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  • Bart Padjasek

How to setup your indie game's Steam store

Updated: Feb 20

All your hard work in development has led you here. You are now ready to launch your first store page and show your game to the world. It’s a big step, but are you ready for it? This could be your only chance at a good first impression with a new audience. So before you hit publish, take a read-through of our blog to make sure you’re not missing anything.


This blog will focus on the Steam Store, as the platform is currently the world’s largest PC games distributor, taking up 75% of the global market share. Though with that said, a lot of lessons here can be transferred to other platforms.


Also note that while this advice comes from a history of our games marketing experience at Cold Pixel, every game and product is a little bit different so take what you need and build on the rest.


Make your first assets count


Think of your store page like a dating profile on an app. What do you want to present about yourself to a new partner? Chances are the other person only takes a few seconds to decide on if they like you enough to swipe right so you have to put your best foot forward right away.


While this example might seem off the wall, it’s not that far from the truth. You are competing with more and more games out there trying to capture your audience's attention and wallet. In 2021 there were over 11,000 releases on Steam alone. So that means you have to stand out and explain who you are fast.


By design, the first thing that users see when they enter your store is your trailer videos, initial screenshots and capsule art. These assets should not be taken lightly and you have to think about what you want to really make them say.


Do you have an interesting art style that stands you apart? Are precise mechanics the key aspect of your game? Is there an overall story or narrative that you want players to fall for?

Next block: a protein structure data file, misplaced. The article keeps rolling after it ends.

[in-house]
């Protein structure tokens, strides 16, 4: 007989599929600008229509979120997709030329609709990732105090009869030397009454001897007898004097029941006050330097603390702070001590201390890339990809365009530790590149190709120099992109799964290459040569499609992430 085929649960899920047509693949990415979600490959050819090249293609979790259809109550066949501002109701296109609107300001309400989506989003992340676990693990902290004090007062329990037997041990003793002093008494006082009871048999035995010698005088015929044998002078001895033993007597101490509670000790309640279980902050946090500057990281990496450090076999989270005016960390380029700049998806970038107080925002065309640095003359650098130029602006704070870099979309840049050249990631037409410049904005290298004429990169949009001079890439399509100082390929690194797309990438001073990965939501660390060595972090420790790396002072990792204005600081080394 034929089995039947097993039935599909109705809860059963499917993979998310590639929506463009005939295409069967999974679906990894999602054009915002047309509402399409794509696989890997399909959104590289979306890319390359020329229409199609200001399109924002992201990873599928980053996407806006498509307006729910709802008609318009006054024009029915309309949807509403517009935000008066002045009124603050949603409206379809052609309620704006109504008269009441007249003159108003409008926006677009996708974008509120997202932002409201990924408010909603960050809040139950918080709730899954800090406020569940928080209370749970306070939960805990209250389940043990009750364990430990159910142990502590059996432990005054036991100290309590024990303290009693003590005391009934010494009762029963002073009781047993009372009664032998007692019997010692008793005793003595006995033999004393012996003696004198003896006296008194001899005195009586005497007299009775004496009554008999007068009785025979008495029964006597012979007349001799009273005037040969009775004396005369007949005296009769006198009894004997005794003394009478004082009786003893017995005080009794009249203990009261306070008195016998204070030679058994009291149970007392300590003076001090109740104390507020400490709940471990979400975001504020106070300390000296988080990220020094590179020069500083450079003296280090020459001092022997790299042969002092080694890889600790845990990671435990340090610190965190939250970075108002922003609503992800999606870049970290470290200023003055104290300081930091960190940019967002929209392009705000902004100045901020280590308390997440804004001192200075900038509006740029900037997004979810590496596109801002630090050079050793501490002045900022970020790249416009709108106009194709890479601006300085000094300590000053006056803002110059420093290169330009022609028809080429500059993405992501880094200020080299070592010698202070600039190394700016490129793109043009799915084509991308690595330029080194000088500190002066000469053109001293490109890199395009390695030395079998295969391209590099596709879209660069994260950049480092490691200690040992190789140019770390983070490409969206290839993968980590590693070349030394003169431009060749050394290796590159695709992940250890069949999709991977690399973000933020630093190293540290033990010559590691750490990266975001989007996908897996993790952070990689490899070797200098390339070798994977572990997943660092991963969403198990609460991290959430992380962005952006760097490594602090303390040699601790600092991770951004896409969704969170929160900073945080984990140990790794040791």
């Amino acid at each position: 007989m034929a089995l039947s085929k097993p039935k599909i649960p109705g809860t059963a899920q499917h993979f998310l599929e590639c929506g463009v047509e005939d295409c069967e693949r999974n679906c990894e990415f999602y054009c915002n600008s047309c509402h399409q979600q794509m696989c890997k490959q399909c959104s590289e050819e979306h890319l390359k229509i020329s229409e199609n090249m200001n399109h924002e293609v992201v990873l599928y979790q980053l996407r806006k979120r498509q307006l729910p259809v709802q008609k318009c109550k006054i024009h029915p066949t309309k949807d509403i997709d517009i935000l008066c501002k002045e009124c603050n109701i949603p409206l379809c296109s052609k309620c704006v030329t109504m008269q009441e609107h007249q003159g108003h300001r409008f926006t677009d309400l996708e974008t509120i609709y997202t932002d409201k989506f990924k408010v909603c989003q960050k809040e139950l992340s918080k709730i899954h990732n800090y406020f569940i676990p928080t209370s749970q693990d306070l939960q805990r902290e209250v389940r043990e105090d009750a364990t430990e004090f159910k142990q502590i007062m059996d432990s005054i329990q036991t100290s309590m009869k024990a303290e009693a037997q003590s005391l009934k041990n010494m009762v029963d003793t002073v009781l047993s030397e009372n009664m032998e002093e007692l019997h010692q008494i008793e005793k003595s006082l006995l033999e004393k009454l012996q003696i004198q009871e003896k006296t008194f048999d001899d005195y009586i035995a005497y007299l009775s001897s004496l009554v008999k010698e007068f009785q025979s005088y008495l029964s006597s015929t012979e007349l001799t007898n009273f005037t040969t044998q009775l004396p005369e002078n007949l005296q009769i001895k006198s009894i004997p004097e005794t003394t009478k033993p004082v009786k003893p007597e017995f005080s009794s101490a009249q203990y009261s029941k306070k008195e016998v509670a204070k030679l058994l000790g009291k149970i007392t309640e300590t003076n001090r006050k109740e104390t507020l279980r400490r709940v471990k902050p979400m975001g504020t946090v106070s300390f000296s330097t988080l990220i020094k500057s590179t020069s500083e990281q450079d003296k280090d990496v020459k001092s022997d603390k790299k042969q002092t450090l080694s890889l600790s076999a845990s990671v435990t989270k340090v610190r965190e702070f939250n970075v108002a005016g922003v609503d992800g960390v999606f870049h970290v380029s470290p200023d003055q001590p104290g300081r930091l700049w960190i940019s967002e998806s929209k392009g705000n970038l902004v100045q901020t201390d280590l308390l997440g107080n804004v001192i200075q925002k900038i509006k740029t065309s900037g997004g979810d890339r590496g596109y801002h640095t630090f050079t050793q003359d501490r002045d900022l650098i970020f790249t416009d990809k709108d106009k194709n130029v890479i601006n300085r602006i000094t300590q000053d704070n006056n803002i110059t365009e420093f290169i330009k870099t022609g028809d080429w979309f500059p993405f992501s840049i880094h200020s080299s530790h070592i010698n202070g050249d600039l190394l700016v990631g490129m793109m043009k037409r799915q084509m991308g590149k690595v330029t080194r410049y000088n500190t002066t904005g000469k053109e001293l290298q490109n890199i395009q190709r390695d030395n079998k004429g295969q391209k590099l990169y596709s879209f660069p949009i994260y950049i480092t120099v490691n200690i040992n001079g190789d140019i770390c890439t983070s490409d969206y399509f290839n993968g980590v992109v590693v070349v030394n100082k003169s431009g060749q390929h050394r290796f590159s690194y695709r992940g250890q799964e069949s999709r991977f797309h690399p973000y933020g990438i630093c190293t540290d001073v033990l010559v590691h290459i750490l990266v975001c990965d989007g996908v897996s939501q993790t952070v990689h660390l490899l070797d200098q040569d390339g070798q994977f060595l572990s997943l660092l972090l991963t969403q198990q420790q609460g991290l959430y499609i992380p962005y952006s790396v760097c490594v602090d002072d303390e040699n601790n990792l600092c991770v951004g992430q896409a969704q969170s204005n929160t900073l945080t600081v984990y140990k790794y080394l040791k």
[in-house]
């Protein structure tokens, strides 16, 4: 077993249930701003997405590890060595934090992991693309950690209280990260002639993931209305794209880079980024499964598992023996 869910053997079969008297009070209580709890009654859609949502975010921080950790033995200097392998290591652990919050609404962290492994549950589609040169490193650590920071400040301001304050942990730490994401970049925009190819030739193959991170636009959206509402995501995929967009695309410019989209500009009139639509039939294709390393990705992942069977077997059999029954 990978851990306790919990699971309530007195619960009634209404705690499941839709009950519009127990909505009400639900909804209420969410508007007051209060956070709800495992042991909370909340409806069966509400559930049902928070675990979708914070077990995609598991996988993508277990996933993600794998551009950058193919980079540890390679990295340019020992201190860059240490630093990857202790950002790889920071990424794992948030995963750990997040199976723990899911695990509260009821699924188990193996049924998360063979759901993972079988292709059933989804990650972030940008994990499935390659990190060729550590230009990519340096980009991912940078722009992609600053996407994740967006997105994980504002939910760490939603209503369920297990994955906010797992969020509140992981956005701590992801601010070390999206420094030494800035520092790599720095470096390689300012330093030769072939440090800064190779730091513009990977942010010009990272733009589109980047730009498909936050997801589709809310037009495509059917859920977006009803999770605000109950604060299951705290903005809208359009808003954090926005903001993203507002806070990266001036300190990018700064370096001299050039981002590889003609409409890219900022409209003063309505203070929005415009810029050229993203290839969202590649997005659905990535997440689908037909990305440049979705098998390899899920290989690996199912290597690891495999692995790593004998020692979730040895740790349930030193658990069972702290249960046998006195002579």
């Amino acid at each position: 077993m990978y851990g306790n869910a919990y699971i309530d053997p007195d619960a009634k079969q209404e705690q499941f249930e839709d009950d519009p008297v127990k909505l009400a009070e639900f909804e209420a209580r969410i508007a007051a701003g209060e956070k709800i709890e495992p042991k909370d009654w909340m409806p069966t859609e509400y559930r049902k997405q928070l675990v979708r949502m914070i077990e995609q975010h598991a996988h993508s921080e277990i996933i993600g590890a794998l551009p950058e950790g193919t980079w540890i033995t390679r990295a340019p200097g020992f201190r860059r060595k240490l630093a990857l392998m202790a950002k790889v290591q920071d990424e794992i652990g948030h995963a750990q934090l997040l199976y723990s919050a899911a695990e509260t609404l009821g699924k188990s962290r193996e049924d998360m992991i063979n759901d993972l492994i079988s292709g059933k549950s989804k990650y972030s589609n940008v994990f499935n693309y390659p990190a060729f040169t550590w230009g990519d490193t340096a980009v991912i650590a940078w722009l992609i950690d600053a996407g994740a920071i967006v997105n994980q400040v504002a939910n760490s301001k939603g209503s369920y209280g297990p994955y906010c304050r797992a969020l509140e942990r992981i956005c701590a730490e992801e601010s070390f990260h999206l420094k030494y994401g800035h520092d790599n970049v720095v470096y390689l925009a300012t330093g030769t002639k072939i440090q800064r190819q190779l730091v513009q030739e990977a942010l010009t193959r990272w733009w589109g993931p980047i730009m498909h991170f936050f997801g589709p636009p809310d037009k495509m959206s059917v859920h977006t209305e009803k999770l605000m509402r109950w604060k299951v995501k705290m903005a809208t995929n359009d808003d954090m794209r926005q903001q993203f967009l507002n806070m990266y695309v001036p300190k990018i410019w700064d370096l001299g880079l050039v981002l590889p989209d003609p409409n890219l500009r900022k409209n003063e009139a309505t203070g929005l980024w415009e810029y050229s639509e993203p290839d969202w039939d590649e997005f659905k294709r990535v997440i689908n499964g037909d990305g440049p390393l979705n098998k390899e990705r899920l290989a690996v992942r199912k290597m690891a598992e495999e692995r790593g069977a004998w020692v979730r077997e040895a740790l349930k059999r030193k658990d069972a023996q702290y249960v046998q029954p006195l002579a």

Once you figure out what you want to say, then curate your initial videos and screenshots to tell that story. Once you have their attention, then you can add images to the carousel that show off more details such as inventory systems or other core mechanics.




Character stat sheets may not be what every gamer likes to see, but it perfectly encapsulates Disco Elysium’s roots in old pen and paper RPGs.



Show don’t tell


It’s a mantra of marketers and copywriters alike, and for good reason. As business author Ann Handley says in her book Everybody Writes, “Good content-and good writing-doesn’t preach or hard-sell. Instead it shows how your product or service lives in the real world”.


What this means is that you want to capture the minds of your audience and sell them what your game is going to make them do or feel. Don’t tell me that your game has 100+ skateboard combos, show me how I can channel my inner Tony Hawk and pull off moves I would never dream about. Don’t tell me there are 4 unique characters I can play as, show me how each of their playstyles will give me an entirely different game experience.


If you aren’t already saying that in your initial screenshots and videos, add them in gif form to your store page. Make it dynamic and make it unique to you and your game experience. You’ll have to mention all the details eventually, but by the time you get there you want your fans already invested in what they can potentially do.



Why explain your unique world and gameplay when you can show it? OlliOlli World chooses to introduce you to Radlandia and some of the things you can do through gifs first, with copy filling in all the blanks


Tagging


What can be seen as an afterthought to some developers, Steam’s tagging system is not to be overlooked. Tags help the platform’s algorithm decide where your game should be displayed to customers and could be the difference between your game being discovered or not. At the moment Steam requires you to have 5 tags but recommends up to 20.


According to Steam, each tag is weighted from high-information tags like sub-genres (Eg. Precision Platformer and Tactical RPG) to redundant and low-information tags (Eg. Indie and Singleplayer). When it’s all said and done your game’s top 5 tags should paint a clear picture to what your game is and what it’s all about. These tags can continuously be changed by you and will also be affected by user tags that they set themselves.


If done right, your game has a better chance of visibility on similar games, is recommended to more fans of your genre and appears on more “More Like This” sections.


Localize


While English is the predominant language of Steam, it only makes up 38% of users. While a majority of users will be fine with English language copywriting, being inclusive of all of your store visitors can go a long way when it comes to wishlists or purchases.


Once you finalize your store copy, look to invest in professional translation services and make sure to include major languages like simplified Chinese, Russian, Spanish (Spain), Brazilian Portuguese, German, French and Japanese to name a few.



Just because you localize doesn’t mean you can’t have fun with it. Check out this great example from Pupperazzi developers Sundae Month.



Want more advice on how to set up your game and storefronts on Steam and beyond? Come say hi to us at Cold Pixel and we can help get you where you need to be. Reach out to us to learn more!


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